Recognizing Signs of Depression in the Elderly

One of the things caregiver Gunn Leater (profiled in Episode 2 of Your Turn to Care) feared most when faced with the possiblility that her 95-year-old father could no longer attend an adult daycare program was that he would, once again, become seriously depressed.

Caregivers coping with their elderly family members are the most likely to be the first to observe changes in the condition of their patients. As the senior declines, physical changes are clearly noticed and steps are taken to remedy any new symptom. But the caregiver is also often the first person to notice more subtle changes in their emotional and mental disposition. Uniquely, they are the first line of defense of what can be an underlying but devastating condition: depression.

  • Depression in the elderly is a widespread problem that often goes unrecognized and untreated. Studies have shown depression affects more than 6.5 million of the 35 million Americans over the age of 65. Although older people do commonly experience challenges like the deaths of spouses and friends, the loss of their own independence, and chronic illnesses, depression is not a normal part of the aging process. Sadness and grief are normal, temporary reactions to the inevitable losses and hardships of life. Unlike normal sadness, however, clinical depression doesn't go away by itself and lasts for months.
  • Depression in the elderly is often hard to detect. It can be a side effect caused by many drugs routinely prescribed for the elderly. Common symptoms such as fatigue, appetite loss, and trouble sleeping may be ignored, or confused with other conditions that are common in the elderly. Clinical depression can be mistaken for physical illnesses such as thyroid disorders, Parkinson's disease, heart disease, cancer, stroke, or Alzheimer's Disease. Unrecognized and untreated depression can result in cognitive decline and even suicide.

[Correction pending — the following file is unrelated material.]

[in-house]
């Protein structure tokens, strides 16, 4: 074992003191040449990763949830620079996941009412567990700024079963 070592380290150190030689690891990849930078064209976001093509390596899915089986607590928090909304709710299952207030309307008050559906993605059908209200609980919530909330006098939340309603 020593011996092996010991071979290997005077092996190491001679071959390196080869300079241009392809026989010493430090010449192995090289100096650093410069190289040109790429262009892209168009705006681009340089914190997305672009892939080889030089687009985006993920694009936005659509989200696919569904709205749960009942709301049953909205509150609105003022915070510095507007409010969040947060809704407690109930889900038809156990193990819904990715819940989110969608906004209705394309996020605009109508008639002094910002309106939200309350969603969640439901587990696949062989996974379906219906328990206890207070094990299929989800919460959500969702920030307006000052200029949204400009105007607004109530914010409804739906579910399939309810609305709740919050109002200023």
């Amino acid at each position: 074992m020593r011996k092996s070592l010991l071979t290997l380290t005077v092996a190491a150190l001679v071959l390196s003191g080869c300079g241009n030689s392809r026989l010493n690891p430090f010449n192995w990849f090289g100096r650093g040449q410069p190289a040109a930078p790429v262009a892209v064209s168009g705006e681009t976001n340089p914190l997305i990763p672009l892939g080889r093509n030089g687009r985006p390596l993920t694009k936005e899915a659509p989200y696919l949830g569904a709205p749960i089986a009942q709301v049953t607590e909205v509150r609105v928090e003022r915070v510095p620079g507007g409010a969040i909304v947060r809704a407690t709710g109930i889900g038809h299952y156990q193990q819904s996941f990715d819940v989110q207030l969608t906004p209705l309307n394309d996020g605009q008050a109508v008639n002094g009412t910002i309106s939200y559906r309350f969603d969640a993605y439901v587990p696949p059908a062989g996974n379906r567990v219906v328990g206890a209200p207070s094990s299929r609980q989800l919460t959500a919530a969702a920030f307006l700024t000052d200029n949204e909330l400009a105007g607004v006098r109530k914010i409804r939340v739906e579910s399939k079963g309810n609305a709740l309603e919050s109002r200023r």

• Many elderly people and their caregivers do not know that depression is an illness that can be treated. The stigma of mental illness leaves some older people afraid to admit they are depressed. Some older people will not admit to feeling depressed, for fear that they will be seen as abnormal. Or they won't report their depression because they believe that feeling sad is "normal," or that nothing can be done about it. But, once depression is diagnosed, the prognosis is good. 80% of clinically depressed individuals can be effectively treated by medication, psychotherapy, electroconvulsive therapy (ECT) or any combination of the three.

If you notice any of these symptoms, make an appointment with a physician to rule out any physical causes and to review all medications:

  • Memory problems
  • Confusion
  • Social withdrawal
  • Loss of appetite
  • Weight loss
  • Vague complaints of pain
  • Inability to sleep
  • Irritability
  • Not bathing or shaving as often
  • Not taking care of the home
  • Stopping medicines or not taking them correctly


Photo Credit: The image associated with this entry was taken by Flick user Rameshng. It was used under Creative Commons license.

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